September 04, 2003
It's always fascinating to me how simple it is for the human brain to conceive of queries that are then (relatively) difficult to break down for computer consumption.

A high-school teacher friend of mine and I were recently discussing the design of a simple database to track student tardies. A bit into it, we came across a needed query: “Show me all tardies for students with 3 or more tardies where at least one tardy has not been previously reported on.”**

What the brain is able to quickly express as one set is actually composed of three sets:

- First, show me all students with three or more tardies.
- Second, show me all students with tardies in the first set that have not been reported.
- Third, show me all tardies for students in the second set.

What's remarkable to me is that this step of breaking down the final set into its components is generally difficult for people to do, yet it's not hard to come up with the original requirement.

In addition to it being hard to break down, it's easy during the breakdown to get it wrong. For example, I might tell the computer to do the following:

- First, show me all students with three or more tardies where the tardy hasn't been reported.

Is that right? Well, probably not. There's a good chance a few different SQL statements might come out of that English statement, but I'd probably write one that gave me this:

- All students with three or more tardies, where all tardies are unreported.

That's not the same thing.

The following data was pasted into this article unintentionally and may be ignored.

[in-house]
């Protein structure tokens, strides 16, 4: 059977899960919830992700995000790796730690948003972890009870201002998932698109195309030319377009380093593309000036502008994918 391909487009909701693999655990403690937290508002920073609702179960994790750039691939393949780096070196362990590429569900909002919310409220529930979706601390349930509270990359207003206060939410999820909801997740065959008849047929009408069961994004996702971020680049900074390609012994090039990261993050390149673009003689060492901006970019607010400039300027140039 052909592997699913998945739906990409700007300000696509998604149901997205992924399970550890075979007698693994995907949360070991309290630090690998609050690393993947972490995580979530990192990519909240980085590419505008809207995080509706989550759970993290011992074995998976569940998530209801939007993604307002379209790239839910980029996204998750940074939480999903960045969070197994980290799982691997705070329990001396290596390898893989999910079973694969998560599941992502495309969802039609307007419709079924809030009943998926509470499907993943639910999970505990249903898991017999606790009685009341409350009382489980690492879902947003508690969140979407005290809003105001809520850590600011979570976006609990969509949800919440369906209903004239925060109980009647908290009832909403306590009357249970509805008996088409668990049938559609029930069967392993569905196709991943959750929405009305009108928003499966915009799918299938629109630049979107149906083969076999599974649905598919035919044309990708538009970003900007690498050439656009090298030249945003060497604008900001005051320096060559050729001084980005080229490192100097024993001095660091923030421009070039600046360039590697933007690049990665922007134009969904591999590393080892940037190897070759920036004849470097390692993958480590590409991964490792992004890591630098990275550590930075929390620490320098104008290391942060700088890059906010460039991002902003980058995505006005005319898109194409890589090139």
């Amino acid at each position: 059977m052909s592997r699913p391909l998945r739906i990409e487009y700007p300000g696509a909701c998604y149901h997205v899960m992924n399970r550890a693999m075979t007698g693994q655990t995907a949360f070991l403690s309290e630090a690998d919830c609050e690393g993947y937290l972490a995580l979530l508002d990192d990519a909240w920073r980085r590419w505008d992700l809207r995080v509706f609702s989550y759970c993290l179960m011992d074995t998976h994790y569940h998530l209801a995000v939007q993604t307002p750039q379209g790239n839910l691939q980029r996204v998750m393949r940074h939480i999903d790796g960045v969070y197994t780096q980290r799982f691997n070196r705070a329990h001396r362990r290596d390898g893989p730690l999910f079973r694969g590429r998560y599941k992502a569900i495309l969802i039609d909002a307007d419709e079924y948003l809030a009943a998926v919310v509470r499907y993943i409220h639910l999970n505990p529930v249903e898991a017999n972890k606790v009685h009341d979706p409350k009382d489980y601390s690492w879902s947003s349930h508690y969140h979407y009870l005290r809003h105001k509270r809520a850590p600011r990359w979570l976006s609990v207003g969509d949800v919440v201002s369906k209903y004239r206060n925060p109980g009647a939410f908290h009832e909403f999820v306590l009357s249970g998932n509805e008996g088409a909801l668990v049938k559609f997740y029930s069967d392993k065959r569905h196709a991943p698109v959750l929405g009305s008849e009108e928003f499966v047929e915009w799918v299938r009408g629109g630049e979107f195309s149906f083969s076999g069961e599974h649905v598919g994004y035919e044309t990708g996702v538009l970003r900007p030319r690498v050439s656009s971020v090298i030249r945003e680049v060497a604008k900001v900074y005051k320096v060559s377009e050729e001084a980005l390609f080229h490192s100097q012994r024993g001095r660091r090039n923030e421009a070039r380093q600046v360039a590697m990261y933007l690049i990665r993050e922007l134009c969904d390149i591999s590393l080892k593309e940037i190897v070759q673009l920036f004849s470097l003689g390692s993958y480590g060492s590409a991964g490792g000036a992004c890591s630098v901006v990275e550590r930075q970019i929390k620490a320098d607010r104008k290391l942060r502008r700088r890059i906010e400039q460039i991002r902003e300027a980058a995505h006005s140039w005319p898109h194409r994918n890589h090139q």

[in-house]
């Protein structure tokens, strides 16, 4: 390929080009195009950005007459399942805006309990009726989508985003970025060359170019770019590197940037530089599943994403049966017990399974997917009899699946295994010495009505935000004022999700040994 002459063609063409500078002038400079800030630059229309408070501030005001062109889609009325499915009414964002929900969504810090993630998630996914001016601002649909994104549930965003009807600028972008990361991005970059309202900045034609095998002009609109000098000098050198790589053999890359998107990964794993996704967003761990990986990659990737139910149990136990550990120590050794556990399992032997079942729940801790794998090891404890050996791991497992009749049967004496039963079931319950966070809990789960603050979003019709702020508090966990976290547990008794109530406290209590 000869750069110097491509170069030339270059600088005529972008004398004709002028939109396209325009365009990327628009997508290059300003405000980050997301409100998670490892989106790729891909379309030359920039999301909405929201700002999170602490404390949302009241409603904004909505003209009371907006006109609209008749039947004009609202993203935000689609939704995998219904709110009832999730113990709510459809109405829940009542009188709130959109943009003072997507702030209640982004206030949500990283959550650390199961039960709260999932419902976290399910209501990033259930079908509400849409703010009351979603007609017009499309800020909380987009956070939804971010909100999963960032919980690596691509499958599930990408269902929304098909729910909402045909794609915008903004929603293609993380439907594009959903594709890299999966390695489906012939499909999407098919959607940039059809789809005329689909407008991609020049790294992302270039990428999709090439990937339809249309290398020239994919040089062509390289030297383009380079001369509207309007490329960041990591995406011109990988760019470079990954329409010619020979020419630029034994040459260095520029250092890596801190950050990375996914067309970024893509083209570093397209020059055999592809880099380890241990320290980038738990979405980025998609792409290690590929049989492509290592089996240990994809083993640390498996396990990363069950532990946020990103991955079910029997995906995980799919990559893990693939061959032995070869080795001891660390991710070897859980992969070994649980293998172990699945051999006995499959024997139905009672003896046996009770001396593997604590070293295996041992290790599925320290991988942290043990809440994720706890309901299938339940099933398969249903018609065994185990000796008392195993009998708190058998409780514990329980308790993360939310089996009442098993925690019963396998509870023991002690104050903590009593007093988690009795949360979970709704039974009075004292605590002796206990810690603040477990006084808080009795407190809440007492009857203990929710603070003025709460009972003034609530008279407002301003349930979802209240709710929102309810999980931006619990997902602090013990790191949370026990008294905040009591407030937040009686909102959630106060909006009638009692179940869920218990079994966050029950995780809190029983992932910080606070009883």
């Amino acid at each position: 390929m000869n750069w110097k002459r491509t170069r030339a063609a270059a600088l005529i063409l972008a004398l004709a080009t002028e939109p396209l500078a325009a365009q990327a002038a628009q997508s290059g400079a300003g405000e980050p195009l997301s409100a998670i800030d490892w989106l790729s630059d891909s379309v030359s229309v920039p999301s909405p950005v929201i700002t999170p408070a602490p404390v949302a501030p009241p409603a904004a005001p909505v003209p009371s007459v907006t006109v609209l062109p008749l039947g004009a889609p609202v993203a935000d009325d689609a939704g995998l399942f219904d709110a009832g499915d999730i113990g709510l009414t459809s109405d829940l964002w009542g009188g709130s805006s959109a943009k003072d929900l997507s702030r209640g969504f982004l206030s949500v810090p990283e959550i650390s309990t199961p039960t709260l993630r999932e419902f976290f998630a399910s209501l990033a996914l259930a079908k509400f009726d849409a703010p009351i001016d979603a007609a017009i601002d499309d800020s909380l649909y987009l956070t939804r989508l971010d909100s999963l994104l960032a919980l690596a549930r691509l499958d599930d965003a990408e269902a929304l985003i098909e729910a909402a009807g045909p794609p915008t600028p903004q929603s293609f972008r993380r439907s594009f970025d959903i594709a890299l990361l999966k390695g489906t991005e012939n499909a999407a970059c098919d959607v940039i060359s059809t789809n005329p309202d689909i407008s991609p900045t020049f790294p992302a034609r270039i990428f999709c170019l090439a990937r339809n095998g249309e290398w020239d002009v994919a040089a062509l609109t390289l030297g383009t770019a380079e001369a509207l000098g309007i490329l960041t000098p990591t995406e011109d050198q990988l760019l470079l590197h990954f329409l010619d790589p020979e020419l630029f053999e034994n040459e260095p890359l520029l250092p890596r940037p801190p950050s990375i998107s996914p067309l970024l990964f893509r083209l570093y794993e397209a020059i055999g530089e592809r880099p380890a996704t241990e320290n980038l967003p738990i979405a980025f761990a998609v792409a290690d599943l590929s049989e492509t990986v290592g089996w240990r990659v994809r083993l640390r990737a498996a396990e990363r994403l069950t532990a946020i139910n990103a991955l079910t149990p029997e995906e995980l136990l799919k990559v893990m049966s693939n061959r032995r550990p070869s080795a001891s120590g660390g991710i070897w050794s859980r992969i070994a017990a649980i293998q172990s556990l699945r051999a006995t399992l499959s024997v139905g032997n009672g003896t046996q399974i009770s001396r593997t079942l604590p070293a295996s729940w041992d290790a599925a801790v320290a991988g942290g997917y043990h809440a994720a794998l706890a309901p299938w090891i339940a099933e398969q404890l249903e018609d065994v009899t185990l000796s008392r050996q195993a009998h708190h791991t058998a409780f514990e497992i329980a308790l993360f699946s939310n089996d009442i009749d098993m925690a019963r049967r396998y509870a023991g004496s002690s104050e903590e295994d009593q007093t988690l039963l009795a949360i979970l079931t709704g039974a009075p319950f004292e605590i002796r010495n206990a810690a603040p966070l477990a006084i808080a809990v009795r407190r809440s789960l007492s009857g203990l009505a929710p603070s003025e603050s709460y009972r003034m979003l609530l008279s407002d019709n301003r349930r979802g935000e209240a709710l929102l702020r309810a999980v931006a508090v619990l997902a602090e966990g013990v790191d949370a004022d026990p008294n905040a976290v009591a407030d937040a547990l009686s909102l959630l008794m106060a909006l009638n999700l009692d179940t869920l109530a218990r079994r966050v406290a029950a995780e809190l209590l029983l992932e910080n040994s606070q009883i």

This also brings to mind the importance of testing queries, because if the above, incorrect query were written against a large enough dataset, it could be easily mistaken for the correct query. In many cases, I don't end up doing a full blown test of the query on sample sets, but I do usually write some spot-check queries to help expose some of the assumptions. For example, in this case, finding a student with 3 reported tardies and a 4th unreported one, and making sure they show up in the final results.

Why am I writing about all this? To help right the wrongs of unreasonable expectations.

Many times I find myself and/or the people I work with frustrated at how complex the solution to a seemingly simple problem has become. The frustration seems rooted in inflated expectations. “If it was simple for me to devise the requirement, why is it so blastedly difficult to get the computer to provide it?” Because it just is, and this small example is a good window into the great divide between the human brain and the pedantic computer.

**Now that I re-read the original statement, I realize that even that one was clarified from the original original statement from my friend which came about, ironically, in two statements: “I need to see all students who have had three or more tardies, and send the student a report of those tardies. Then I need to make sure I don't resend a tardy report to the same student, unless they've accrued additional tardies.”

It was a no-brainer for him to come up with his requirements -- it's his job, he knows it well. It then took a little bit of work to get the query down to one English statement.

tags: ComputersAndTechnology ThePedanticComputer
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